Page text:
Working when it’s hot puts stress on your body’s cooling system. It can lead to heat-related illness (cramps, rash, heat stroke, heat exhaustion), disability and even death. Precautions can be taken in the workplace to avoid this situation and ensure the safety of employees.
What is heat exhaustion?
Heat exhaustion is a condition of fatigue and weakness, resulting from prolonged exposure to heat. It’s often accompanied by dehydration. Symptoms include:
- Increased respiration rate
- Hot dry skin
- Heavy sweating
- Elevated body temperature
- Decreased urine output
- Rapid pulse
- Confused behaviour
Two types of heat exhaustion:
- Water depletion: Signs include excessive thirst, weakness, headache, and loss of consciousness.
- Salt depletion: Signs include nausea and vomiting, muscle cramps, and dizziness.
Causes of heat exhaustion:
Factors that can cause heat stress include:
- heavy physical labour
- low liquid intake
- working in waterproof clothing
- working in direct sunlight
- working in the heat with no breeze or wind
- high humidity in the workplace (more than 50%)
- working in hot workplaces (foundries, smelters, chemical plants, bakeries, commercial kitchens)
- working in mines (deep mines with geothermal gradients, mines with equipment that radiates heat)
How to avoid heat exhaustion in the workplace:
It’s important to take every reasonable precaution for the protection of workers.
- Have a heat stress prevention program specific to your workplace
- Use machines (hoists, lift tables, etc.) to reduce physical demands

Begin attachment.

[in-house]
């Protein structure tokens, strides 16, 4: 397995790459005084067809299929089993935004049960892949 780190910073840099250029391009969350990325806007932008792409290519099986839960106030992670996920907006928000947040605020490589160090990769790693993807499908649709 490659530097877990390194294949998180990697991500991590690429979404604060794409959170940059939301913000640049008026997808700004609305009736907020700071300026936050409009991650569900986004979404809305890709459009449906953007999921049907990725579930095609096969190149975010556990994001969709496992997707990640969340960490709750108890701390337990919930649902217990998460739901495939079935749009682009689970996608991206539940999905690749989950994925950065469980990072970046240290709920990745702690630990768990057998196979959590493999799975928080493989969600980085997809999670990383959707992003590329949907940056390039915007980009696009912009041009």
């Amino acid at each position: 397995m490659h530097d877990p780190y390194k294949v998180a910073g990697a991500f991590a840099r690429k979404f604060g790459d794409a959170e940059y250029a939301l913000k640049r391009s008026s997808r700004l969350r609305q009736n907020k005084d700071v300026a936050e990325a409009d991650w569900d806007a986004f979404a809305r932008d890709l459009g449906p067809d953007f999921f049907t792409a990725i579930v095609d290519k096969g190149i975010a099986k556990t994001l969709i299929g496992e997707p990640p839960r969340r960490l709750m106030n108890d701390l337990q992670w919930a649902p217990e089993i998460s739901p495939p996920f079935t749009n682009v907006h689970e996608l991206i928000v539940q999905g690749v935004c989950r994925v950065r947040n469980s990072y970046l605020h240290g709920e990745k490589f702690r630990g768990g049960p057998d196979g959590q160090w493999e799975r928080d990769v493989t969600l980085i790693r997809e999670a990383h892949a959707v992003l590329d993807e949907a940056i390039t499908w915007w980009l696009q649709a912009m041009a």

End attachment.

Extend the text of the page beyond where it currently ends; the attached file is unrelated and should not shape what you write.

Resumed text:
- Use insulated and reflective barriers (i.e.: insulate furnace walls)
- Exhaust hot air and steam
- Use air conditioners to reduce temperature and humidity
- Use fans
- Provide air-conditioned rest areas
- Put a plan in place for hot days
- Increase the frequency and length of rest breaks
- Schedule strenuous jobs for cooler times of the day
- Provide cool drinking water
- Remind workers to drink
- Assign more workers or slow down the pace of work
- Ensure workers have time to acclimatize to a modified intensity of work
- Train workers to recognize the signs and symptoms of heat exhaustion
- Establish a buddy system
- Make sure workers trained in First Aid are available and on-site
- Create an emergency response plan and communicate it clearly to workers
- Make appropriate accommodations for workers who are pregnant or have a medical condition
- Encourage employees to wear light and breathable clothing
- Have workers cover their heads to prevent exposure to direct sunlight
- Have employees wear reflective clothing in a high radiant-heat situations
- Train workers in heat stress awareness and first aid
- Post urine colour charts in washrooms to raise awareness about hydration
- Designate a responsible person to monitor conditions
How to treat a worker with heat exhaustion:
If all preventative methods fail and a worker experiences heat exhaustion:
- Call a supervisor for help
- Move worker to a cool and/or shaded area
- Remove outer clothing
- Fan or mist worker with water
- Apply ice bags or cold towels
- Provide cool drinking water
If these measures fail to provide relief within 15 minutes, seek emergency medical help as untreated heat exhaustion can progress to heat stroke.
Workplace policies, procedures, schedules and training can help reduce the risk of heat exhaustion. Be aware of the likelihood of heat exhaustion in your workplace. Keep track of the temperature and humidity. Provide training for your employees and have a response plan in place. If you’re not sure how to create policies and plans, contact a safety consultant. They have the knowledge, experience and skill to help you create an effective plan and provide adequate training.
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